DeShawn "DeFinger" Williams and Josh Watson were no slouches either. It would be nice to have either one of them back this year but alas, D.J. Reader and Carlos Watkins are the only true veterans returning on the interior DL.

To be strong enough up front to weather our schedule, we are going to need depth at DT and we're going to have to avoid a massive drop-off when substituting.  Freshman help is on the way, there is just no ETA.  Coach Dan Brooks will get his hands on four potential studs that are joining the Tigers for 2015.  How quickly they develop might determine how well we bounce back from the personnel losses from last year's team.

D.J. Reader (6'2, 325, SR) and Carlos Watkins (6'3, 295, JR*) are solid and formidable ACC Defensive Tackles.  Reader is a wide-body with an exceptional motor but sometimes he stands up and runs laterally instead of attacking the line of scrimmage.  He can really run for a big man though. No wonder he wants to show it off.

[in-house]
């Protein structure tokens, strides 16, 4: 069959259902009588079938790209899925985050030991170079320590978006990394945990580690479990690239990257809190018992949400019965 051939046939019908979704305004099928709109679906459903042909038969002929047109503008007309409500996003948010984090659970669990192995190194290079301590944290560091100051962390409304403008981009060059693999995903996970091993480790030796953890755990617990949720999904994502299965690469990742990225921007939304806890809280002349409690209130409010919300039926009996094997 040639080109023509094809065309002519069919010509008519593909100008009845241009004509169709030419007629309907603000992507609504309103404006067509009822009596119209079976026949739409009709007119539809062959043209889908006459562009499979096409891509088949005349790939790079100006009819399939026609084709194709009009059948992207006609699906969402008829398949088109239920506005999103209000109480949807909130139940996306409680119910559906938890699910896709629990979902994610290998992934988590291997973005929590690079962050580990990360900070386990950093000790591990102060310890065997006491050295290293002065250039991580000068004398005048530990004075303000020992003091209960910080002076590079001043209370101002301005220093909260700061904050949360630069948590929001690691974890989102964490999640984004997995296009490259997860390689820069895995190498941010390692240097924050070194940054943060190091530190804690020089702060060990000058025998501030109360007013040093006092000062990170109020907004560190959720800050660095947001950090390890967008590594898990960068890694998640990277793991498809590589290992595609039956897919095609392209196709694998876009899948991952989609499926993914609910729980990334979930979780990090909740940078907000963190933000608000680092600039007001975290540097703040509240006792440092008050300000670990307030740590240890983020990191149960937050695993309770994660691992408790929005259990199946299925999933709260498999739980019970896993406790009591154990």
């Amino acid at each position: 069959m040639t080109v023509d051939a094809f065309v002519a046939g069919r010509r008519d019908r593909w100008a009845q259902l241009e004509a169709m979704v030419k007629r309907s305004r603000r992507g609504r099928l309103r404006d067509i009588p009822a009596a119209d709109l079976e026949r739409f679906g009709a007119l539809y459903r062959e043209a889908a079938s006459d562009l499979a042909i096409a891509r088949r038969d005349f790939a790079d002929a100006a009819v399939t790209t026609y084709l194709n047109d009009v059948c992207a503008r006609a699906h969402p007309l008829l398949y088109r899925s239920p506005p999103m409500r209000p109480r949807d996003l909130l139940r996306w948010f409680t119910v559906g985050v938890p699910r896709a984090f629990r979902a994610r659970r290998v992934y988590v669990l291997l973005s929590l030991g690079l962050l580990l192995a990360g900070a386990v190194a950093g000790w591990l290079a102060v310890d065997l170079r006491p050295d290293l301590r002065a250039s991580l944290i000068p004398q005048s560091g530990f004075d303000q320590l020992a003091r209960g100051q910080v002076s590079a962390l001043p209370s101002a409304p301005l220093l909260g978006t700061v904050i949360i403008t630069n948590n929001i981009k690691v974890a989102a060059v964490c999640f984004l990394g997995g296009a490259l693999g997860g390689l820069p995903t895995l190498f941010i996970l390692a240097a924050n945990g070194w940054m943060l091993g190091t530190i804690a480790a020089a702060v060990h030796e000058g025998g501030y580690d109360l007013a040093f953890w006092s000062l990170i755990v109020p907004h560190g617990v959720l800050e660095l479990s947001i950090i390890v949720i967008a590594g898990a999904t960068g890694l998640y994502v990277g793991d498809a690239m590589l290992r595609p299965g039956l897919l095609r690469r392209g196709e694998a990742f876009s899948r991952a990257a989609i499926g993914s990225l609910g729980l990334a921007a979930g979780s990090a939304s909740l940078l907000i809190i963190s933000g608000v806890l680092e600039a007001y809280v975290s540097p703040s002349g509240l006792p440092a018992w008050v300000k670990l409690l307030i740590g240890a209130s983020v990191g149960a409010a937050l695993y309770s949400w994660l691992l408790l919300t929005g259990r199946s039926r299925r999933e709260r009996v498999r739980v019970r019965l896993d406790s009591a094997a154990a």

Watkins, on the other hand, is all physical all the time.  He has no problem stoning guards and centers repeatedly but, he will have to learn to get off blocks better to get to the All ACC level.  He'll drag offensive lineman into the backfield, he just doesn't separate yet like an elite level DT.  He is especially good at the goalline and in short yardage where he can make a pile and is less dependent on getting that separation.

I was a little disappointed with how Tyrone Crowder (who I am calling "The Measuring Stick" and "The Man-Beast" this year) manhandled Reader in the spring game at times and pushed him off the ball.  Again, I don't know for sure if that speaks well for Crowder or speaks poorly for Reader.  When Reader keeps his pads low, he's always been tough to handle so, my assumption is that Crowder is a bad bad man.